The prediction made in the early 20th century by economist John Maynard Keynes, that technology would make our work so much easier and that we would only need to work 15 hours a week, was not fulfilled, although technology made unimaginable advances in the 1930s, writes Thompson. Keynes imagined that once they automated their work, people would have a five-day weekend, and that “for the first time since his creation, man will be faced with his real, his permanent problem”: “how to occupy the leisure time.”
Twenty-seven years later, writer Erik Barnouw responded to Keynes’s challenge when he wrote in The New York Times that as our work becomes easier, our identity will be defined by hobbies and family life. “The increasingly automatic nature of many jobs, coupled with the shortening workweek [will lead] an increasing number of workers to look not to work but to leisure for satisfaction, meaning, expression,” Barnouw wrote.
Fast-forwarding decades and reaching 2019, Thompson realised that, although both thinkers partially managed to identify valid trends—automation is a broader reality than the public opinion perceives especially in recent years, and most Americans (if not other nations as well) today work on average 200 hours less per year than in 1930—people failed to find anything better than work from which to extract their life’s purpose.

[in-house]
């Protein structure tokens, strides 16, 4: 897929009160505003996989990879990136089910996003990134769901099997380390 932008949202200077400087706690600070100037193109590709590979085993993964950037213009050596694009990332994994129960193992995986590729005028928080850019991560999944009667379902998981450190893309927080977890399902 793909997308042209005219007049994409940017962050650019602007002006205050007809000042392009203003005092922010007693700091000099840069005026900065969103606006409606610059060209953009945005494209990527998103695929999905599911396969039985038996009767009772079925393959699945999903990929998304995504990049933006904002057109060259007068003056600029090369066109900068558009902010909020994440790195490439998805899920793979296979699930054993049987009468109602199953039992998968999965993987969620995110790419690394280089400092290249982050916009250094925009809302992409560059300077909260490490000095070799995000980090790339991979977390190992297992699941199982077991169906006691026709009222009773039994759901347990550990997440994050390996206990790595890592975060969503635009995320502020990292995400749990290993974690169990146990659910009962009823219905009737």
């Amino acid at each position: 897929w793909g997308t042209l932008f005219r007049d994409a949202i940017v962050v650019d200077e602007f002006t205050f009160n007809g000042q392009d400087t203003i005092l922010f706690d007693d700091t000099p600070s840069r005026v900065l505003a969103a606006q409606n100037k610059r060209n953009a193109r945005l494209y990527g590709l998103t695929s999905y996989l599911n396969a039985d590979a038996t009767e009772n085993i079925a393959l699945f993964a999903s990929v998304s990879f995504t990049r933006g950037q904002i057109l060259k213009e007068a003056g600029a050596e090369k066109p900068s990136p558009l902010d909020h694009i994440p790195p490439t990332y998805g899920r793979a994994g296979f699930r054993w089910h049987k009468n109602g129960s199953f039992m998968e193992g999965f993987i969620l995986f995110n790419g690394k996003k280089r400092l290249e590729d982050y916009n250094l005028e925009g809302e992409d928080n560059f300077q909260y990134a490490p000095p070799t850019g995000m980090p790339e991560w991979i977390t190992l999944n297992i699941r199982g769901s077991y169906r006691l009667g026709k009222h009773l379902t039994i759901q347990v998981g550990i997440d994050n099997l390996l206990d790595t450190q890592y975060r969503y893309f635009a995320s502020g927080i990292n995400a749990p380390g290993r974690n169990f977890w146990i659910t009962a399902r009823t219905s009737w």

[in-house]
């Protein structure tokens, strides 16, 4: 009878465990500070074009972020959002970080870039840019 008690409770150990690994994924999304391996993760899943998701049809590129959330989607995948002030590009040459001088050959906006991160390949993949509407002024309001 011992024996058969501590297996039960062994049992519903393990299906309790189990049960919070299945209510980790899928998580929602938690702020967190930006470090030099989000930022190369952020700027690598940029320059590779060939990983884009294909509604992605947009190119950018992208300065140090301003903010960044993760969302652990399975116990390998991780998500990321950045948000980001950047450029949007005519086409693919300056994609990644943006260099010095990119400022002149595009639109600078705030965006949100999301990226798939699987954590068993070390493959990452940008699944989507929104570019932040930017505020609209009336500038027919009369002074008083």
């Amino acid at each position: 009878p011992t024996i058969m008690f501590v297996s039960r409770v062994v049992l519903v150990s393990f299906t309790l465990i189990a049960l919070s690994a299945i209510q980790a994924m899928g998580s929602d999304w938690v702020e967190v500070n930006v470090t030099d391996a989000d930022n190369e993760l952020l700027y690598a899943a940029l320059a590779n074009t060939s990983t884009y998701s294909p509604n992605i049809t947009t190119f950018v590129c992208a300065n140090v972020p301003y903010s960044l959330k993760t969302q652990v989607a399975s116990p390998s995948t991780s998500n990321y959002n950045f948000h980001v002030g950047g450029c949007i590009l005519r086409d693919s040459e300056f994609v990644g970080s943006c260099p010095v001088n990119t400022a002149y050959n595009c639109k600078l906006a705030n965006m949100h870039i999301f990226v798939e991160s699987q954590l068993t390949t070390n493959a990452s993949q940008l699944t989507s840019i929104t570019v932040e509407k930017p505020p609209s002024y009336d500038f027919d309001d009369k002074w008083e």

On the contrary, Thompson writes, “…rich, college-educated people—especially men—work more than they did many decades ago. They are reared from their teenage years to make their passion their career and, if they don’t have a calling, told not to yield until they find one.”
However, this philosophy has a wrong foundation, believes Thompson. We cannot assume that jobs were created to give us a purpose in life when they exist to fuel a capitalist economy. Not acknowledging this fact and striving to build your passion from the ingredients of capitalism “is a recipe for severe disappointment,” warns the writer. Put more simply, working long hours in the name of economic production is not a pathway to a revelation about individual aspirations or personal identity—it’s a recipe for burnout